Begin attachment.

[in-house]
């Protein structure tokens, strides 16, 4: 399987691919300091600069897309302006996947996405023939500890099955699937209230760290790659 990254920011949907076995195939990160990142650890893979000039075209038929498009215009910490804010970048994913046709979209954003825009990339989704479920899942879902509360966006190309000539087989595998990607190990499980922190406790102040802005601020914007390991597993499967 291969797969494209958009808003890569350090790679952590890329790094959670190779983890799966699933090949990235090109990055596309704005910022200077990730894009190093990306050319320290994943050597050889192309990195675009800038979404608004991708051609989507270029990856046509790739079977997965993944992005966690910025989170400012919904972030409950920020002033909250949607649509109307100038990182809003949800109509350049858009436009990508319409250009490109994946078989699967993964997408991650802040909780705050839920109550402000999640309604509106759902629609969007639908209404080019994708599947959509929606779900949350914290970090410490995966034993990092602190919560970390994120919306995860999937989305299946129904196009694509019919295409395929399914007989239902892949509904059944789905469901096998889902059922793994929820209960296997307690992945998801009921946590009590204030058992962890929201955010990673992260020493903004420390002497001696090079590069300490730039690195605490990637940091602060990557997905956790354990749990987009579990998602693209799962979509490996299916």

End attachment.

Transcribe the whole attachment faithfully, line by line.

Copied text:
[in-house]
């Protein structure tokens, strides 16, 4: 399987691919300091600069897309302006996947996405023939500890099955699937209230760290790659 990254920011949907076995195939990160990142650890893979000039075209038929498009215009910490804010970048994913046709979209954003825009990339989704479920899942879902509360966006190309000539087989595998990607190990499980922190406790102040802005601020914007390991597993499967 291969797969494209958009808003890569350090790679952590890329790094959670190779983890799966699933090949990235090109990055596309704005910022200077990730894009190093990306050319320290994943050597050889192309990195675009800038979404608004991708051609989507270029990856046509790739079977997965993944992005966690910025989170400012919904972030409950920020002033909250949607649509109307100038990182809003949800109509350049858009436009990508319409250009490109994946078989699967993964997408991650802040909780705050839920109550402000999640309604509106759902629609969007639908209404080019994708599947959509929606779900949350914290970090410490995966034993990092602190919560970390994120919306995860999937989305299946129904196009694509019919295409395929399914007989239902892949509904059944789905469901096998889902059922793994929820209960296997307690992945998801009921946590009590204030058992962890929201955010990673992260020493903004420390002497001696090079590069300490730039690195605490990637940091602060990557997905956790354990749990987009579990998602693209799962979509490996299916």